Students discuss impact of abortion on black community
COLUMBIA — Students from two University of South Carolina groups met with representatives of the Diocese of Charleston Oct. 13 to discuss the devastating impact of abortion on people in the black community.
About 50 members of University of South Carolina Students for Life and the student branch of the NAACP heard a presentation by Kathleen Merritt, director of the Office of Ethnic Ministries, and Kathy Schmugge, coordinator of the Office of Family Life.
Jamie Black, a coordinator of USC Students for Life, said she organized the meeting as part of the group’s ongoing efforts to bring speakers to campus to address different aspects of the pro-life movement. She said the group has been active at USC for 30 years, and in the past year has brought about 10 speakers to campus.
“Abortion in the African-American community was a topic we wanted to tackle for a while,” Black said. “I proposed the idea to the president of the NAACP and he invited us to bring in the speakers. I was surprised by how well the speakers were received, because I was afraid that politics and past experiences would prevent the group from hearing the message. Both groups seemed to get a lot out of Ms. Merritt’s talk.”
Merritt presented statistics that showed abortion is the leading cause of death for blacks in the United States. It is estimated that 13 million black babies have been killed since Roe v. Wade was passed in 1973.
Those statistics are supported by an Oct. 15 letter from Bishop Martin D. Holley, a member of the committee on pro-life activities of the United States Conference of Catholic Bishops. Holley wrote that the more than 13 million babies lost to abortion is more than one third of the current black population in the United States.
“Since 1973, twice as many black Americans have died from abortion than from AIDS, accidents, violent crimes, cancer and heart disease combined,” he wrote. “Black women have abortions at five times the rate of white women.”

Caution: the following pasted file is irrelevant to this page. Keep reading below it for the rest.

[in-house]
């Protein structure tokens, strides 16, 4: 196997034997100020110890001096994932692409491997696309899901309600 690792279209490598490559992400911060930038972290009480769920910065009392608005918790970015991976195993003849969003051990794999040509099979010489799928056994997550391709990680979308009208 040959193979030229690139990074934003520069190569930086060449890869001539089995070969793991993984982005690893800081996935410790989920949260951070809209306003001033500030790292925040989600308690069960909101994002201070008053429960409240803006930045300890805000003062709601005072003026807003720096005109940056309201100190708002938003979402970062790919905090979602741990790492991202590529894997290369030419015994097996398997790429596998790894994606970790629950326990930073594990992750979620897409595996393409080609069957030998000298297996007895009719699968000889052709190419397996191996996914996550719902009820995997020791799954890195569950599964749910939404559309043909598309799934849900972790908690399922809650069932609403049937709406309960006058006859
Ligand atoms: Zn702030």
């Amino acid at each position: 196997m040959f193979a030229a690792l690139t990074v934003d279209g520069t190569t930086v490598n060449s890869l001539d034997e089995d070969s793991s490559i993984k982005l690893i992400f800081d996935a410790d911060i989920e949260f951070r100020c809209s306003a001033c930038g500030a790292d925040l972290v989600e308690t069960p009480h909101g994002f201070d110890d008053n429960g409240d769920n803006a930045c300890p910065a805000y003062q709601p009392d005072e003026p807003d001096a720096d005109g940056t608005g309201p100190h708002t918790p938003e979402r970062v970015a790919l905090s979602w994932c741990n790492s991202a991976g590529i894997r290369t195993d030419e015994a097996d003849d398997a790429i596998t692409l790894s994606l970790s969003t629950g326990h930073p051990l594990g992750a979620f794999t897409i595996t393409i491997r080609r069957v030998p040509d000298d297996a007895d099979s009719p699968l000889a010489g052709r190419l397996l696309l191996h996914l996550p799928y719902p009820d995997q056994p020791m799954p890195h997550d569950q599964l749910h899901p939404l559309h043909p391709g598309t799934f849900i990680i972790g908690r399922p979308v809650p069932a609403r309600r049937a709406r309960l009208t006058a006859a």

Merritt also spoke about studies that show abortion facilities such as Planned Parenthood are often built either near or in the middle of black communities.
“The event gave us an opportunity to get the facts about abortion out there, and to inform the NAACP about Birthright, a crisis pregnancy center in Columbia,” Black said. “Hopefully, now if those students or their friends face an unplanned pregnancy, they will have more information about choosing life.”
Schmugge said they also discussed issues such as embryonic stem cell research and what role religious faith can have in developing a pro-life perspective.
Members of the NAACP asked what they could do as students to stop abortion’s impact in the black community. Merritt and Schmugge suggested that they learn more about crisis pregnancy centers and how to direct women to their services if they face an unplanned pregnancy.
Merritt told the students to speak out to the NAACP about the issue of abortion, and to spread the word about the true effects it has on the black community.
“Seeing the students’ reaction was good,” Schmugge said. “It wasn’t our goal to go in there and change their minds about how they vote. The goal was to inform them about abortion and what it does to African-Americans. We wanted to give them positive ideas and reflect on what is good within the African-American community, what gifts they have that can be used to combat abortion.”